Analytical Flow Cytometry: A Tool for Assessing Cetacean Health
IAAAM 1999
J. Stott1; M. Blanchard1; H. Lepper1; D. Ferrick1; B. Aldridge2; D. Beusse3; S. Dover3; D. Odell3; M. Walsh3; L. Dalton4; T. Robeck4 ; T. Pledger5; M. Renner5; J. McBain6; T. Reidarson6; P. Yochem6
1Laboratory for Marine Mammal Immunology, Department of Pathology, Microbiology & Immunology, School of Veterinary Medicine, University of California, Davis, CA, USA; 2Laboratory for Marine Mammal Immunology, Department of Pathology, Microbiology & Immunology, School of Veterinary Medicine, University of California, Davis, CA, USA and The Marine Mammal Center, Sausalito, CA, USA; 3SeaWorld of Florida, Orlando, FL, USA; 4SeaWorld of Texas, San Antonio, TX, USA; 5SeaWorld of Ohio, Aurora, OH, USA; 6SeaWorld of California, San Diego, CA, USA


Monoclonal antibodies specific for a variety of leukocyte differentiation antigens have been used in analytical flow cytometry to assess the routine health of killer whales over a four-year period. Relative percentages and absolute numbers of B lymphocytes (CD19 and CD21), T lymphocytes (CD2) and memory and naïve T lymphocytes (CD2 vs. CD45R) in peripheral blood were determined. Differential expression of MCH class II proteins on monocytes and lymphocytes was determined using two different monoclonal antibodies. Additional antibodies specific for leukocyte adhesion proteins, most for which human homologues have not yet been identified, were also employed. These antibodies were used to identify both the number of leukocytes (granulocytes, monocytes & lymphocytes) expressing these proteins and their individual cell-surface density. Leukocyte adhesion proteins are differentially expressed on a variety of leukocytes and play pivotal roles in cell-cell communication, lymphocyte traffic and inflammation-associated leukocyte extravasation.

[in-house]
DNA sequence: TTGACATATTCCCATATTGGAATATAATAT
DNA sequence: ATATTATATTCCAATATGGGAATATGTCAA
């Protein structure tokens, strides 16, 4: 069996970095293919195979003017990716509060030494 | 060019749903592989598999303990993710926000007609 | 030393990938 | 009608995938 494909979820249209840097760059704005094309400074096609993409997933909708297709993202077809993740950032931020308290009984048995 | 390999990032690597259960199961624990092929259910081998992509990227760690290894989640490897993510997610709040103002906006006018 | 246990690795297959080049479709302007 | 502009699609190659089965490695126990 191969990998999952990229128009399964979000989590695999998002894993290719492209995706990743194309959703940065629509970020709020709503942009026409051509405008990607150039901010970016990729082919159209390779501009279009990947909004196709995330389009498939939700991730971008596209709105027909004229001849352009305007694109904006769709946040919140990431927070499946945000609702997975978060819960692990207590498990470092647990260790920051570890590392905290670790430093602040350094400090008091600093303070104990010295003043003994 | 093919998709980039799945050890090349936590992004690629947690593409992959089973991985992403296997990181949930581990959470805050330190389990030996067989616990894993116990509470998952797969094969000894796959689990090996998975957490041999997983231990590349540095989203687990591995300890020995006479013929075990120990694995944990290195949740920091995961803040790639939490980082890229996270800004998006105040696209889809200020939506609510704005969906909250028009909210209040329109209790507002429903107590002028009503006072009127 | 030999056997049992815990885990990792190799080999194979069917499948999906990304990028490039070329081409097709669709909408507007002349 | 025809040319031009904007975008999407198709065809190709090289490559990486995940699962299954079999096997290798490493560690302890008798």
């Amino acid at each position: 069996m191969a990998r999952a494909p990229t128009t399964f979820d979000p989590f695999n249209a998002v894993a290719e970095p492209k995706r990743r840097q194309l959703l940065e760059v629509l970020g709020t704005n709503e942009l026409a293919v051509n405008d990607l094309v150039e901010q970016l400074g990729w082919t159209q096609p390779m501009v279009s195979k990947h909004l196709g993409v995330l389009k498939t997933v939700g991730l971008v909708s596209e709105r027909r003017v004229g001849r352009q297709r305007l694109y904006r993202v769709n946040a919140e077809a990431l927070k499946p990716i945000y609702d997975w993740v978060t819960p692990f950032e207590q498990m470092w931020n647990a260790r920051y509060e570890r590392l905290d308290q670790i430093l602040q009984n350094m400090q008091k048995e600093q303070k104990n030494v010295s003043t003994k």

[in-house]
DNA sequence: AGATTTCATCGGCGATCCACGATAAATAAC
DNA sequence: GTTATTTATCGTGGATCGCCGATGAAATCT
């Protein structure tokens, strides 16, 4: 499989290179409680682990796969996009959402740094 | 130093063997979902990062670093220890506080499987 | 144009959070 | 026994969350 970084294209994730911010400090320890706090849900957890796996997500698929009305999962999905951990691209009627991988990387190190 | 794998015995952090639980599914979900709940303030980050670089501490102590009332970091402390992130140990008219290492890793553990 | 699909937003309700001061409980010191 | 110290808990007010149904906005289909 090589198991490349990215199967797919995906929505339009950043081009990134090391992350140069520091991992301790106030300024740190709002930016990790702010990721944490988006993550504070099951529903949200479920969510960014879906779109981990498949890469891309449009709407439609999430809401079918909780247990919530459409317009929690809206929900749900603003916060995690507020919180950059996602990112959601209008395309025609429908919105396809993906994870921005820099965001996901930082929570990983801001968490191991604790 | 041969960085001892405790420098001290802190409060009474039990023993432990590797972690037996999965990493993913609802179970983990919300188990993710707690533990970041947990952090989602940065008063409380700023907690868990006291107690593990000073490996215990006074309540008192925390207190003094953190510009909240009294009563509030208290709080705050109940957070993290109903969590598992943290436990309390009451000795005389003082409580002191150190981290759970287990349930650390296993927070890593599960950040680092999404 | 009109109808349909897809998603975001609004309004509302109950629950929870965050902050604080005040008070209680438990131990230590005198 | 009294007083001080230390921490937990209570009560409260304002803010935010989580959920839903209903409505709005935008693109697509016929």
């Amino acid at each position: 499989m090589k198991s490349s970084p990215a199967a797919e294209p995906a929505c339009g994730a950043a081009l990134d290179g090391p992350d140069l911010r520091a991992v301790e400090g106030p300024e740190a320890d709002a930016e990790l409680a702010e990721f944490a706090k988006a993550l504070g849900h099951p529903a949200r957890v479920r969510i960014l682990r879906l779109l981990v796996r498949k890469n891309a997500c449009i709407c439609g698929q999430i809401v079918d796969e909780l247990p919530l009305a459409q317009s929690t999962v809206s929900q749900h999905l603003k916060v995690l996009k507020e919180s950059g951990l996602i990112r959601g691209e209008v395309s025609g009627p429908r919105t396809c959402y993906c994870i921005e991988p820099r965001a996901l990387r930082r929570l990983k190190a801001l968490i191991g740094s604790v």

Peripheral blood samples were analyzed at the originating park for CBC and blood chemistries on a routine basis (every 2 to 4 weeks), unless apparent clinical or behavioral changes suggested otherwise. Parallel blood was obtained every two months and sometimes more often in animals with apparent clinical or behavioral problems, in acid/citrate/dextrose and transported to the Davis laboratory via next-day delivery service for analytical flow cytometry. Health records included mention of apparent clinical disease or behavioral abnormality; on-going drug treatment was also noted. Data was analyzed using Statistical Analysis Software. While analysis is on-going, correlations have been established between flow cytometry data (i.e., circulating B lymphocytes), animal health and classical markers of inflammation/clinical disease (fibrinogen, iron, CBC, etc). The potential for analytical flow cytometry to identify perturbations in animal health, prior to appearance of abnormalities in behavior, clinical health, hematology or clinical chemistries, will be discussed.

Speaker Information
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Jeffrey L. Stott, PhD
Laboratory for Marine Mammal Immunology
Department of Pathology, Microbiology and Immunology
School of Veterinary Medicine, University of California
Davis, CA, USA

MAIN : Session VI : Analytical Flow Cytometry
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